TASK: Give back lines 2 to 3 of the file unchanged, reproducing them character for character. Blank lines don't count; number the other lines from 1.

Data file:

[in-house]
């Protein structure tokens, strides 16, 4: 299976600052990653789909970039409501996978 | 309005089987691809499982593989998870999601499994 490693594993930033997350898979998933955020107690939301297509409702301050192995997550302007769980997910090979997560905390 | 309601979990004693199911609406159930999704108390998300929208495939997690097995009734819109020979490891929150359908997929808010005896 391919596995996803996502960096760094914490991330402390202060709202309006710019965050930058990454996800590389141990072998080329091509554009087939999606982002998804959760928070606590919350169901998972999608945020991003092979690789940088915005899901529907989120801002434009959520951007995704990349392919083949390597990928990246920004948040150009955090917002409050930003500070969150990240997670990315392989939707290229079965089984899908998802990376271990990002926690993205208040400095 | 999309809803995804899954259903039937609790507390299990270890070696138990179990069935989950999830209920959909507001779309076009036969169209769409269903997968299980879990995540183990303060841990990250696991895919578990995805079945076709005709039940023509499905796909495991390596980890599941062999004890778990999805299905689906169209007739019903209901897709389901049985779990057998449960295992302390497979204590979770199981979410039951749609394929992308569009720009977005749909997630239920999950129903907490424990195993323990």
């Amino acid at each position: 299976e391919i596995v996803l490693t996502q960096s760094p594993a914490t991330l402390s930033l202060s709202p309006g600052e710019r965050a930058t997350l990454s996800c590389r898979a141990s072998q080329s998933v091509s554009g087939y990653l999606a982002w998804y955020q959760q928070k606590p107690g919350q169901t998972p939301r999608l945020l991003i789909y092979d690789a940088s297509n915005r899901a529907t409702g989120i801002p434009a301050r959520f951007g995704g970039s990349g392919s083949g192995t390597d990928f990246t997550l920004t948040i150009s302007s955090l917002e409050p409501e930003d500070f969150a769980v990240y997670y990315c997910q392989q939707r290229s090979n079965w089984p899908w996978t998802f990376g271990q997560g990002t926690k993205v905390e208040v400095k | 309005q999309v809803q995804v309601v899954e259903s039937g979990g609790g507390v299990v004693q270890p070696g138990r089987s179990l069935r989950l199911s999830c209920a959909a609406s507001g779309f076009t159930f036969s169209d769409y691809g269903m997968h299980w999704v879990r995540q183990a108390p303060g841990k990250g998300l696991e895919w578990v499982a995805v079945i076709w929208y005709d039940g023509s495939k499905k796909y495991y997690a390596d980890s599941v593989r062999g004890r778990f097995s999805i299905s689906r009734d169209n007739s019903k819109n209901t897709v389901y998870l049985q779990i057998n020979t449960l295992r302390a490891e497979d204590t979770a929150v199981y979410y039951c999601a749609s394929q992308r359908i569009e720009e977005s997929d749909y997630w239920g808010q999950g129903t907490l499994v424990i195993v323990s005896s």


């Protein structure tokens, strides 16, 4: 299976600052990653789909970039409501996978 | 309005089987691809499982593989998870999601499994 490693594993930033997350898979998933955020107690939301297509409702301050192995997550302007769980997910090979997560905390 | 309601979990004693199911609406159930999704108390998300929208495939997690097995009734819109020979490891929150359908997929808010005896 391919596995996803996502960096760094914490991330402390202060709202309006710019965050930058990454996800590389141990072998080329091509554009087939999606982002998804959760928070606590919350169901998972999608945020991003092979690789940088915005899901529907989120801002434009959520951007995704990349392919083949390597990928990246920004948040150009955090917002409050930003500070969150990240997670990315392989939707290229079965089984899908998802990376271990990002926690993205208040400095 | 999309809803995804899954259903039937609790507390299990270890070696138990179990069935989950999830209920959909507001779309076009036969169209769409269903997968299980879990995540183990303060841990990250696991895919578990995805079945076709005709039940023509499905796909495991390596980890599941062999004890778990999805299905689906169209007739019903209901897709389901049985779990057998449960295992302390497979204590979770199981979410039951749609394929992308569009720009977005749909997630239920999950129903907490424990195993323990």
């Amino acid at each position: 299976e391919i596995v996803l490693t996502q960096s760094p594993a914490t991330l402390s930033l202060s709202p309006g600052e710019r965050a930058t997350l990454s996800c590389r898979a141990s072998q080329s998933v091509s554009g087939y990653l999606a982002w998804y955020q959760q928070k606590p107690g919350q169901t998972p939301r999608l945020l991003i789909y092979d690789a940088s297509n915005r899901a529907t409702g989120i801002p434009a301050r959520f951007g995704g970039s990349g392919s083949g192995t390597d990928f990246t997550l920004t948040i150009s302007s955090l917002e409050p409501e930003d500070f969150a769980v990240y997670y990315c997910q392989q939707r290229s090979n079965w089984p899908w996978t998802f990376g271990q997560g990002t926690k993205v905390e208040v400095k | 309005q999309v809803q995804v309601v899954e259903s039937g979990g609790g507390v299990v004693q270890p070696g138990r089987s179990l069935r989950l199911s999830c209920a959909a609406s507001g779309f076009t159930f036969s169209d769409y691809g269903m997968h299980w999704v879990r995540q183990a108390p303060g841990k990250g998300l696991e895919w578990v499982a995805v079945i076709w929208y005709d039940g023509s495939k499905k796909y495991y997690a390596d980890s599941v593989r062999g004890r778990f097995s999805i299905s689906r009734d169209n007739s019903k819109n209901t897709v389901y998870l049985q779990i057998n020979t449960l295992r302390a490891e497979d204590t979770a929150v199981y979410y039951c999601a749609s394929q992308r359908i569009e720009e977005s997929d749909y997630w239920g808010q999950g129903t907490l499994v424990i195993v323990s005896s």